Eating and being merry
Men tend to eat more if they are forced on a diet. Negotiations, as usual, seem to be more effective.india Updated: May 27, 2012 20:06 IST
From the constantly shifting ground that forms the bedrock of rules governing a diet, here’s the latest. Researchers at the University of Michigan’s School of Public Health have found that men who are forced to embark upon a healthy diet at the insistence of their spouse end up gaining weight. No, this is not because of an inherent deficiency in their wives’ understanding of what constitutes healthy or any flaw in the food itself. Rather it owes to their getting waylaid into a life of eat-and-don’t-tell, where the lure of the fries and steak puts paid to the gains made from the low-fat meals.
Of course, that is not to say that the pinnacle of good health would forever remain accessible to these men guilty of dietary waywardness. The study reveals that women who discuss and negotiate before embarking on a diet are expected to get better results, with less infidelity displayed by the men towards the roots, shoots and leaves. We, of course, could have proffered the same advice with much less hassle: negotiating one’s way around a sticking point is always a better idea than sounding a bugle and a call to arms, whether on the battlefield or the family dining table.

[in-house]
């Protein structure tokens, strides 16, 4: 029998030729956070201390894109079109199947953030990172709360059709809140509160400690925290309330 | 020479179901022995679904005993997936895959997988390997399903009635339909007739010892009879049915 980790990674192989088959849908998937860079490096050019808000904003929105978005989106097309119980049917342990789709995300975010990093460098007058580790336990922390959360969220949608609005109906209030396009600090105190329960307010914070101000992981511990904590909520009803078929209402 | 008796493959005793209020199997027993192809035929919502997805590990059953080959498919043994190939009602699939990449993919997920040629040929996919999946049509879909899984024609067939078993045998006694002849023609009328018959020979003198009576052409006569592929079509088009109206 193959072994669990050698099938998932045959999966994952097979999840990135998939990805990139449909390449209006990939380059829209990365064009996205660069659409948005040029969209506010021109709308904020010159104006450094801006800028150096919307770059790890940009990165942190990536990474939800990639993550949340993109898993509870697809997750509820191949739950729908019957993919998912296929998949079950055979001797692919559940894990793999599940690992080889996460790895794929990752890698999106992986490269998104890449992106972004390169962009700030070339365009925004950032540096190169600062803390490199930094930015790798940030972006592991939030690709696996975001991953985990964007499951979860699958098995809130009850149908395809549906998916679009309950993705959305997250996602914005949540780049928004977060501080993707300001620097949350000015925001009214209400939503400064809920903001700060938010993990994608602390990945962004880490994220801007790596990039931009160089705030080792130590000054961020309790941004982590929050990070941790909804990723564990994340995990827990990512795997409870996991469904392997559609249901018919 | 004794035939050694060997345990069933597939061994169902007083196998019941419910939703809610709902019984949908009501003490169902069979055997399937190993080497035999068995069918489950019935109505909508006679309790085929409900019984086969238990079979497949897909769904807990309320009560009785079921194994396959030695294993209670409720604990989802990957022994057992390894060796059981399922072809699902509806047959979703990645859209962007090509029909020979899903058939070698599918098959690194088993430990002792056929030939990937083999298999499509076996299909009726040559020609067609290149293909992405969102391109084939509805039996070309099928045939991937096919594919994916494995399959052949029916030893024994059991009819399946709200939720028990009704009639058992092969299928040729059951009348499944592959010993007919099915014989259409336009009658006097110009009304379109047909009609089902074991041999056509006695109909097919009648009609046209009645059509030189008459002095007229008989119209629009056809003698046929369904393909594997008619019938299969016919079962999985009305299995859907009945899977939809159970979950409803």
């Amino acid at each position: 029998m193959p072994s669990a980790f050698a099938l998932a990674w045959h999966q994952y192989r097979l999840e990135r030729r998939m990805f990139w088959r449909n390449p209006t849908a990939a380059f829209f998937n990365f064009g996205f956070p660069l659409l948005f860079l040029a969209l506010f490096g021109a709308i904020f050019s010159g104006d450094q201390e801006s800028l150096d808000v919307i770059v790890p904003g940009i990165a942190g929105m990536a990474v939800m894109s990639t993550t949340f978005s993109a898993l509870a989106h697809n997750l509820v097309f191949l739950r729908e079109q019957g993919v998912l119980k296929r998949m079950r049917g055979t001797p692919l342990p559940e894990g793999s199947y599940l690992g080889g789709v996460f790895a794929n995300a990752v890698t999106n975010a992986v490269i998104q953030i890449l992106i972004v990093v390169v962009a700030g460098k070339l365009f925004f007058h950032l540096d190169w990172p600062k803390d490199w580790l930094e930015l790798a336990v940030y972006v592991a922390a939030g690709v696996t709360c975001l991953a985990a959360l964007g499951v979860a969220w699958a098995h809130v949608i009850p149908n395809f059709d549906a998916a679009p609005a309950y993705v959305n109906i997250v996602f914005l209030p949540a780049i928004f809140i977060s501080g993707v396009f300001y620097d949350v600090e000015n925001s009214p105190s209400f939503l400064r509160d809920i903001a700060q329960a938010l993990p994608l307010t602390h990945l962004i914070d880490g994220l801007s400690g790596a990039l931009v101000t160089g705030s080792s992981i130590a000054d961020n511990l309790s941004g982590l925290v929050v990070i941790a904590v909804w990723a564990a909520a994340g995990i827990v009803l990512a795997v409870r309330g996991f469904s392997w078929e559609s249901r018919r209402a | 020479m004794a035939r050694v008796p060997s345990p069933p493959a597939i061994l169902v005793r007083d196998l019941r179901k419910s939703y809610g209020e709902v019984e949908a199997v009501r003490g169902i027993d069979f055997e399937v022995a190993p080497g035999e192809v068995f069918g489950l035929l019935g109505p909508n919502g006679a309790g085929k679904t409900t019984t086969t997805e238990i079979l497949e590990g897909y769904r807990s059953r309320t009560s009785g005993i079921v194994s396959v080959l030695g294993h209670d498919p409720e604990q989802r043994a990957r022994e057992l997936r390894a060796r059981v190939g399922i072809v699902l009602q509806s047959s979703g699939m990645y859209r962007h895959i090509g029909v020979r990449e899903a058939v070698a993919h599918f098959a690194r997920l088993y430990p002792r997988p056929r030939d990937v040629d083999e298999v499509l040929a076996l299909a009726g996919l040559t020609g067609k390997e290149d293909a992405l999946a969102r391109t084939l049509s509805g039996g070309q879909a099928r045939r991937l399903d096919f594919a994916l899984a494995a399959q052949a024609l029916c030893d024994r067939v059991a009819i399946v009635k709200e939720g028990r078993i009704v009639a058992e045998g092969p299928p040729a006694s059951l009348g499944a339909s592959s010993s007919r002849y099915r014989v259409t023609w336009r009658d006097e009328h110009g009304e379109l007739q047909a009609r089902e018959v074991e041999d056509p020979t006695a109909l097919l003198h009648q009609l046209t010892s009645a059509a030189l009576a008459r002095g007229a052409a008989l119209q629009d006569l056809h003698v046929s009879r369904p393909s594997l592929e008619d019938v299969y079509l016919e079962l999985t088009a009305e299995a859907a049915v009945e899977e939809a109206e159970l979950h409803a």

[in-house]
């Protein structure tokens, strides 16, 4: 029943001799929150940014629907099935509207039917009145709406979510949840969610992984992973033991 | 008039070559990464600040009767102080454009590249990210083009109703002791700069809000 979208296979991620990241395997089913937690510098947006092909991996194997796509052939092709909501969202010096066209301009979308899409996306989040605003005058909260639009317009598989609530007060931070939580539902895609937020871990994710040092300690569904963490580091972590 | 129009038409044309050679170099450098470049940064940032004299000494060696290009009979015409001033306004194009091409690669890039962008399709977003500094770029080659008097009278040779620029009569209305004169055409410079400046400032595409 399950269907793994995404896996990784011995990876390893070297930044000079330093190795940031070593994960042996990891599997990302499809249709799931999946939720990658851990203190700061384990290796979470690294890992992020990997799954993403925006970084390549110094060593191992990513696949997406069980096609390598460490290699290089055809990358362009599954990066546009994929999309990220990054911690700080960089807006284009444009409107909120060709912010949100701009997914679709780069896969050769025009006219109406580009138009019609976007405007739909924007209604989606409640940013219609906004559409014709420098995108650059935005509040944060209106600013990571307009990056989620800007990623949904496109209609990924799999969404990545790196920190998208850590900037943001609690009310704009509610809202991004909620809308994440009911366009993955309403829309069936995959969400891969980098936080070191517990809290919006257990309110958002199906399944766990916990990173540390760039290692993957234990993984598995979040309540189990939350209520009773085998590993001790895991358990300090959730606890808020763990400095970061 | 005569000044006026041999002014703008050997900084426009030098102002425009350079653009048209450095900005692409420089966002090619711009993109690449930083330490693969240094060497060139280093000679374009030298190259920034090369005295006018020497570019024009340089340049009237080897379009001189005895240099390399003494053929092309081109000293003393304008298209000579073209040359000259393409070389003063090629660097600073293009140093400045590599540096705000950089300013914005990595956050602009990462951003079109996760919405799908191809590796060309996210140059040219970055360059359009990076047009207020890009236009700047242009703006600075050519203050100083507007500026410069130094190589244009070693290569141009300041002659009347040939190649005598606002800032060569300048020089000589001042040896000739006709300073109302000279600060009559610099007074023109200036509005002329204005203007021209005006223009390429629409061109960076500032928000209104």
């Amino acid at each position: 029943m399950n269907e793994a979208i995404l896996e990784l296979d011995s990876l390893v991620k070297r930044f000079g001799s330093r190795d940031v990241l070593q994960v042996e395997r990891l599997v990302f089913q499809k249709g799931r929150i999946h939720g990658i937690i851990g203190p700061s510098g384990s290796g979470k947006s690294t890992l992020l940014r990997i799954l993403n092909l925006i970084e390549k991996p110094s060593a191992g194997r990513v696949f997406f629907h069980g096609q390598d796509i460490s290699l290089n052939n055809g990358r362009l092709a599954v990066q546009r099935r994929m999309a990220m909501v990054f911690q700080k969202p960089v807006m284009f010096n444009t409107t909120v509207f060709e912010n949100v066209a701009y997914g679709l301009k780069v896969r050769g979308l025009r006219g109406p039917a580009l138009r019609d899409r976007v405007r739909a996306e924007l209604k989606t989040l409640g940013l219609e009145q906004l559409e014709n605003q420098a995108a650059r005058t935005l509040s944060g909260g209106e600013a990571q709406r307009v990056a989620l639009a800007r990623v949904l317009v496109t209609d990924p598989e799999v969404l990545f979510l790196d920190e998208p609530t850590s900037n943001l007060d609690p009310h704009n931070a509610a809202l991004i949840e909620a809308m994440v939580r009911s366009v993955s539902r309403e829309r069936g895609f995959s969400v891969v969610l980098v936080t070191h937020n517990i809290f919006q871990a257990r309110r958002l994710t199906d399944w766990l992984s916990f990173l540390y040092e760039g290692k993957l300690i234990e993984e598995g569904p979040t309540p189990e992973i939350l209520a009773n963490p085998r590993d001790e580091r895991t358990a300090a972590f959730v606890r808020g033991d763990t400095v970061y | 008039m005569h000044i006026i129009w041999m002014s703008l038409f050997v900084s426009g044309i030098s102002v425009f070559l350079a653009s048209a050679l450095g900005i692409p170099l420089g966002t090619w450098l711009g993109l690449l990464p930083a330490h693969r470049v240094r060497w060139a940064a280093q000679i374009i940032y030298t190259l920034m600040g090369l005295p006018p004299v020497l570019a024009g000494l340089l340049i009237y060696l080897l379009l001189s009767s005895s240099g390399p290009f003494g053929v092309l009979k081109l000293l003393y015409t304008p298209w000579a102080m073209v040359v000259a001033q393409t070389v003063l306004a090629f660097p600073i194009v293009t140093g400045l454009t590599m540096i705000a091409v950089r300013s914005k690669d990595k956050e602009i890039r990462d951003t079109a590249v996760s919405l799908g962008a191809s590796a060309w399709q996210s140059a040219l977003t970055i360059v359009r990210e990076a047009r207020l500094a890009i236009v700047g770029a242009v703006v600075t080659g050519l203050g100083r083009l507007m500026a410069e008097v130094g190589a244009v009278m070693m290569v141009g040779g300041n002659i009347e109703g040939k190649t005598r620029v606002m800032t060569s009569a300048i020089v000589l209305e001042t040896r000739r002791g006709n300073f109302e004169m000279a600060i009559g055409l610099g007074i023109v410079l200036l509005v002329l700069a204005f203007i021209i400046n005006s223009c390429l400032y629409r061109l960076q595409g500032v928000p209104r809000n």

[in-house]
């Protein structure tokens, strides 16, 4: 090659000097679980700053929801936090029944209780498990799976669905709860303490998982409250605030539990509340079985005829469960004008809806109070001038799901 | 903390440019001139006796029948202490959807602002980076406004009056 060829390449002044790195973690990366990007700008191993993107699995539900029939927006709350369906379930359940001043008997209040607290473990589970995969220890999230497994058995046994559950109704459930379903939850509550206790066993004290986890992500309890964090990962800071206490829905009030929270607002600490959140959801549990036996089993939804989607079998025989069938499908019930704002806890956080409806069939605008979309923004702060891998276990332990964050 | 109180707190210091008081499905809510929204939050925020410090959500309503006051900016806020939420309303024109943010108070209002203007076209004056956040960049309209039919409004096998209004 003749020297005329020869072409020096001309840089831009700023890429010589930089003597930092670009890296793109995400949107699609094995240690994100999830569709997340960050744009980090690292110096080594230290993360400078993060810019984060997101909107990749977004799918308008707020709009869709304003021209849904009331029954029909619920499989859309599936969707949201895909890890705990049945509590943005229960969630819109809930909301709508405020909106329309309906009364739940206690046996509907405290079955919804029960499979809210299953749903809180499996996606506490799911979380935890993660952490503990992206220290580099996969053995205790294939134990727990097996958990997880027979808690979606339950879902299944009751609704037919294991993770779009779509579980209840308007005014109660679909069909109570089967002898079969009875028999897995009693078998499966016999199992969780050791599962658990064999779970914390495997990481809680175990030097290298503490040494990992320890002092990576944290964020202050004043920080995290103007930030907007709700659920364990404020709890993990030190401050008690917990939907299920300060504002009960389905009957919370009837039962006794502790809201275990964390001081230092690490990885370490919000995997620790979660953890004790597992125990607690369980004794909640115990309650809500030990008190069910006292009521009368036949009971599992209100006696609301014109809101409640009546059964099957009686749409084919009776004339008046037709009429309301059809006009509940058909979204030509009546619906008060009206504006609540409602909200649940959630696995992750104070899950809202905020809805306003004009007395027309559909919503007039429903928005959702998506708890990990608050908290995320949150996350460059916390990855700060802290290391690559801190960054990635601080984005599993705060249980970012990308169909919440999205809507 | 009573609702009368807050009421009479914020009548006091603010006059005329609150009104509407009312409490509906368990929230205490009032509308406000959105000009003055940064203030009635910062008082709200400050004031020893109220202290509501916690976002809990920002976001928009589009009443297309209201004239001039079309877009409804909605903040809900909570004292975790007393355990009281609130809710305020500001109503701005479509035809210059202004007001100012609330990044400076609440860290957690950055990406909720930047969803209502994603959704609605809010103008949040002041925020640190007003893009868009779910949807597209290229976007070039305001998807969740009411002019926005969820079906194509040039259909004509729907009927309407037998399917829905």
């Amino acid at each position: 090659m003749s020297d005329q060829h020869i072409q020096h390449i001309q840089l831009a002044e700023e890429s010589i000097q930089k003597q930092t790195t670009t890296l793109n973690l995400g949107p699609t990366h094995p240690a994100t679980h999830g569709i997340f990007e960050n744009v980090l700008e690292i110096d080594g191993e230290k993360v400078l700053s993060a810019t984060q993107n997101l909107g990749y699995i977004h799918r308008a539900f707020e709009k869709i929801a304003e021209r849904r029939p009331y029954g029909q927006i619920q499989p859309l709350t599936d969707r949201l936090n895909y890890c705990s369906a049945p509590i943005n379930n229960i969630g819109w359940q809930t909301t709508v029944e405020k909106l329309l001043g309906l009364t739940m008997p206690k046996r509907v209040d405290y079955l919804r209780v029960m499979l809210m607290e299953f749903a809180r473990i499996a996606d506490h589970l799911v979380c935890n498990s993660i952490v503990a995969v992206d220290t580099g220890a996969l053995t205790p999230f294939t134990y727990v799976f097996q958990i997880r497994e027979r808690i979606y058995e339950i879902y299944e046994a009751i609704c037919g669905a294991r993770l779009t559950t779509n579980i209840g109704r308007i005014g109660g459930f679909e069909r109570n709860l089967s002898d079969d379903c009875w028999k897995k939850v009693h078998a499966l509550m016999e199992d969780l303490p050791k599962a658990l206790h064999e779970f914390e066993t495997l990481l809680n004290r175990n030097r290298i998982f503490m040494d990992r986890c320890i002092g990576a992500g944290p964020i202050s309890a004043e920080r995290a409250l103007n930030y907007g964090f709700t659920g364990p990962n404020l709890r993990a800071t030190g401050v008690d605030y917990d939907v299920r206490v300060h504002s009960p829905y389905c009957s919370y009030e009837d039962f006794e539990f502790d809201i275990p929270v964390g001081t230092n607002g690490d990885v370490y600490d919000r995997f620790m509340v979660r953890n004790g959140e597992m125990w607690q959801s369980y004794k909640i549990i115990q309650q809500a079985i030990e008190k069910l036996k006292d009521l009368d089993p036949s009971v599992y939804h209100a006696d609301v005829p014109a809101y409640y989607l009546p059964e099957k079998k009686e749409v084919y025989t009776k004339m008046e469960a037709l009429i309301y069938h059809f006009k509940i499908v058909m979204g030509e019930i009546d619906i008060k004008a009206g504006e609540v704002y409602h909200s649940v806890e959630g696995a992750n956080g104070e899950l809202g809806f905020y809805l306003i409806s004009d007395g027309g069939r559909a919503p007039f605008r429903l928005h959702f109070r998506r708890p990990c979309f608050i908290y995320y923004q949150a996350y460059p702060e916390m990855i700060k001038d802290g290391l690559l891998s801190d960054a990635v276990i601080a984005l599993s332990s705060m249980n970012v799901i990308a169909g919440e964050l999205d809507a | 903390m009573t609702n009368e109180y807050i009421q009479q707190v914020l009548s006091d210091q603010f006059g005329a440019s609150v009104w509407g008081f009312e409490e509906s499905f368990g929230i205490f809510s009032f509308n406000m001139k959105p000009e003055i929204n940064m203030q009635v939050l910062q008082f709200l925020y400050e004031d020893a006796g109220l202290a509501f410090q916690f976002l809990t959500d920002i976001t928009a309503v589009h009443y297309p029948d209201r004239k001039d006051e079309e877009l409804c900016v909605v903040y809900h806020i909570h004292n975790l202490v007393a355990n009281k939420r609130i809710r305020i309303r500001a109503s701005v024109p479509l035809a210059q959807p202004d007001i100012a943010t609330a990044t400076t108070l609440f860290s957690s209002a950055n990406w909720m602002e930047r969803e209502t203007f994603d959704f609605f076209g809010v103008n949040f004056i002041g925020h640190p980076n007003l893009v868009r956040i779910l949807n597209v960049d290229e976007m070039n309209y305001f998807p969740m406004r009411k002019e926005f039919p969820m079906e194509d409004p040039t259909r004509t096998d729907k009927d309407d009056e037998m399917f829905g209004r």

Many would heave a sigh of relief to know that diets are one of those areas where peaceful negotiations can still lead to desirable results. Whether such discussions will yield any result when it comes to competing demands made on television, or infidelity in matters much closer to heart, is open to further studies by future researchers in the field. Such developments would probably end up reducing the frequency of marital discords, and the consequent divorces and break-ups. The community of lawyers and psychiatrists is not likely to be delighted with such a scenario, but it will at least prove what the old wives’ been saying for a while: the way to a man’s heart is through his stomach.